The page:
THERE'S growing concern among police that the use of electric scooters in the UK will cause more serious injuries and even deaths.
Following calls to have them banned, it's worth reflecting on what the current rules are around e-scooters.
Is it illegal to ride an e-scooter on the path?
While e-scooters are legally available to purchase, it’s currently against the law to ride a privately-owned e-scooter in any public place in the UK.
Police have given this warning as to why they are illegal in a public place: “This is because e-scooters are classified as Personal Light Electric Vehicles (PLEVs) so they are treated as motor vehicles.
"As such, if they are used on a road, pavement or public place they are subject to the same legal requirements as any motor vehicle.
“We would also ask anyone using an e-scooter legally – i.e. on private land – to carefully consider their safety before doing so."
In order to drive an e-scooter, you must have the category Q entitlement on your driving licence.
A full or provisional UK licence for categories AM, A or B includes entitlement for category Q. If you have one of these licences, you can use an e-scooter.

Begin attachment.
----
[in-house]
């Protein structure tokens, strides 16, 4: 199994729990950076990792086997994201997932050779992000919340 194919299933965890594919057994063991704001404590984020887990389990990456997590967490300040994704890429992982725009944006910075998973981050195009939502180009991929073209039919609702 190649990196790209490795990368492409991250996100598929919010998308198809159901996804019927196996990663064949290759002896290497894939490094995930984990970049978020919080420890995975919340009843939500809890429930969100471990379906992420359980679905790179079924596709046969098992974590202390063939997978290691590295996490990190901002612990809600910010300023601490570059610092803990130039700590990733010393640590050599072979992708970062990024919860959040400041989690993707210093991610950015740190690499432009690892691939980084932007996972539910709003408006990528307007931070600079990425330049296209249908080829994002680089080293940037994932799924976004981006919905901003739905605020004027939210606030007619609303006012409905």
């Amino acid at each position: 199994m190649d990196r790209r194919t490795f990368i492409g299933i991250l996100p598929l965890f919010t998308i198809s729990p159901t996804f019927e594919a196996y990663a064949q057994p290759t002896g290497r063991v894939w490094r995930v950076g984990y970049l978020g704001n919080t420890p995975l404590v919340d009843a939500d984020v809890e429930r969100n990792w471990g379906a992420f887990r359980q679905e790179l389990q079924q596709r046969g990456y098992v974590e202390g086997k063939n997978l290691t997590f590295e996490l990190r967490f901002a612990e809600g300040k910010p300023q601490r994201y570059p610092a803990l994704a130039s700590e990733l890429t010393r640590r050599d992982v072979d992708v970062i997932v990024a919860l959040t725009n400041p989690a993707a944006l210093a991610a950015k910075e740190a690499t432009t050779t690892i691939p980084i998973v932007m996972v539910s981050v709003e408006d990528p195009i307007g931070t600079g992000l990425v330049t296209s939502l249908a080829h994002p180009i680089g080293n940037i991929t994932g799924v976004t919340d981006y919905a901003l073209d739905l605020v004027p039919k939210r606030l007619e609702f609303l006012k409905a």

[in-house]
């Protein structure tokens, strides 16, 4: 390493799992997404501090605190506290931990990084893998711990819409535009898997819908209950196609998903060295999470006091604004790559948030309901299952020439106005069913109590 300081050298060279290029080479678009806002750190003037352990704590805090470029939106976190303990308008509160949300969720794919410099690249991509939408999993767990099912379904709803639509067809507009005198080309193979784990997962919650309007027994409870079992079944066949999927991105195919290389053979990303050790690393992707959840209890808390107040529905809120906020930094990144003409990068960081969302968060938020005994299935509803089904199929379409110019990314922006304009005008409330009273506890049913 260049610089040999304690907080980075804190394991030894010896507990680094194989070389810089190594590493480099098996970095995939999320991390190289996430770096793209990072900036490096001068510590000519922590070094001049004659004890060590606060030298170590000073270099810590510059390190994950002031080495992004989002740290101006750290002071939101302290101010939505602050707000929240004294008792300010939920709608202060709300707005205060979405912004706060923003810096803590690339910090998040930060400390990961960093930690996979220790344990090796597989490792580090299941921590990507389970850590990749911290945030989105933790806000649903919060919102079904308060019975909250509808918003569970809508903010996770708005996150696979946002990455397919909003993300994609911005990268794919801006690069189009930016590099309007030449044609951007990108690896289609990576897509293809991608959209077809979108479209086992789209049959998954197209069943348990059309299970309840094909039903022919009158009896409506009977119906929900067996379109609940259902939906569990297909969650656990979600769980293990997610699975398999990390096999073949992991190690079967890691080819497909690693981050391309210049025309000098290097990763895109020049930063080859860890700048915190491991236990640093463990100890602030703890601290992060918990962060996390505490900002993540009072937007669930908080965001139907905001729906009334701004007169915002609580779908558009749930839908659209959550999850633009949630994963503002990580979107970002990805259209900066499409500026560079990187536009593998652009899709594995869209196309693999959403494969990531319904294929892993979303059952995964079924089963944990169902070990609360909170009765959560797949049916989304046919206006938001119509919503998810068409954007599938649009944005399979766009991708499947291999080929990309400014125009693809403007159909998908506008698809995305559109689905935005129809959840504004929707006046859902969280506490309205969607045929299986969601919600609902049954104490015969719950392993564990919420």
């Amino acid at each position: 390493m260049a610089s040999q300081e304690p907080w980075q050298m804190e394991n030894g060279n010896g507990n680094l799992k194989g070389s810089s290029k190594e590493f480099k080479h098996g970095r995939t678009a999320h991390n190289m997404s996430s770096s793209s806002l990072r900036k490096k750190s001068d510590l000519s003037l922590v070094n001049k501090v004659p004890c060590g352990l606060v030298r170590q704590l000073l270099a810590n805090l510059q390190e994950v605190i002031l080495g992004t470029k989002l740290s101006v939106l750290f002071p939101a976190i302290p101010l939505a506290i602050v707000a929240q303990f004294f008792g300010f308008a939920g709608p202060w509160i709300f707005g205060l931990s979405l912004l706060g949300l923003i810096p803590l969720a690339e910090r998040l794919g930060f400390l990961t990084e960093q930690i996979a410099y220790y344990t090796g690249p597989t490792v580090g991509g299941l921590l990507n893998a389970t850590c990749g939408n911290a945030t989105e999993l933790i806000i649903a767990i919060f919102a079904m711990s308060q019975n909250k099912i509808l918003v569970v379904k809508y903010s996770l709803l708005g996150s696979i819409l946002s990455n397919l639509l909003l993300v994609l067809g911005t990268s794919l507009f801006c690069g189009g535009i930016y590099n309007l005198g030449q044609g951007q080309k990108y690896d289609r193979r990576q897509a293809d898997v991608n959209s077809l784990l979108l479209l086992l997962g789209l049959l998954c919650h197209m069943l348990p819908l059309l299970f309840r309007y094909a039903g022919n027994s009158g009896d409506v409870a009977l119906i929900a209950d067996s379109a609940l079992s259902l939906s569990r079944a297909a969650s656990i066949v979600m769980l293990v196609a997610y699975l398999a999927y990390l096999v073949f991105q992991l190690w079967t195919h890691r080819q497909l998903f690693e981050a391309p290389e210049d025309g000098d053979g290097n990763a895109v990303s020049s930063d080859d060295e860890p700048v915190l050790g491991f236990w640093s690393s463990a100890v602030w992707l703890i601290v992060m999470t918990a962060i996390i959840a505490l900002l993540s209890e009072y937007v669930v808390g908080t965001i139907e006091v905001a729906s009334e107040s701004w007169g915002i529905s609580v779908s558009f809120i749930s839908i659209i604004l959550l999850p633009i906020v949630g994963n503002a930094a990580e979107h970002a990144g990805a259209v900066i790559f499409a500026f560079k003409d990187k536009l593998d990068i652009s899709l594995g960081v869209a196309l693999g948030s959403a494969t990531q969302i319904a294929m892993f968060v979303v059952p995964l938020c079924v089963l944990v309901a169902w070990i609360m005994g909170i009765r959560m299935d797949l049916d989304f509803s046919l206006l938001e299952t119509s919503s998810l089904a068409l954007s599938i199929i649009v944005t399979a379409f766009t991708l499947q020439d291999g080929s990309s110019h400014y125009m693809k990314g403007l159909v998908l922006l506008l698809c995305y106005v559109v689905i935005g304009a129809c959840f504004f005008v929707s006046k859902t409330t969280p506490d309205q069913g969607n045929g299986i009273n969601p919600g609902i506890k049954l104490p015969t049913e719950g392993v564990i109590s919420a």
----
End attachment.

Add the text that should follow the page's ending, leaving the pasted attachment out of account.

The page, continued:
Should I ride my e-scooter on the road?
The ban of e-scooters being ridden public includes "roads, pavements, parks, town centres or promenades."
However, there are more than 30 areas in the UK – including London, Newcastle, Bristol and Bournemouth – that are operating rental schemes.
The Covid pandemic brought the trials forward, because they offer people a way of getting around at a social distance.
You may use a trial e-scooter on the road (except motorways) and in cycle lanes.
You must not use an e-scooter on the pavement.
Do I have to wear a crash helmet on my e-scooter?
It is advised for riders to wear a crash helmet when riding on an e-scooter but is not a legal requirement.
Officers have said: “All riders should wear a helmet and younger riders particularly would benefit from additional protective clothing such as knee and elbow pads to minimise injury should you come off.”
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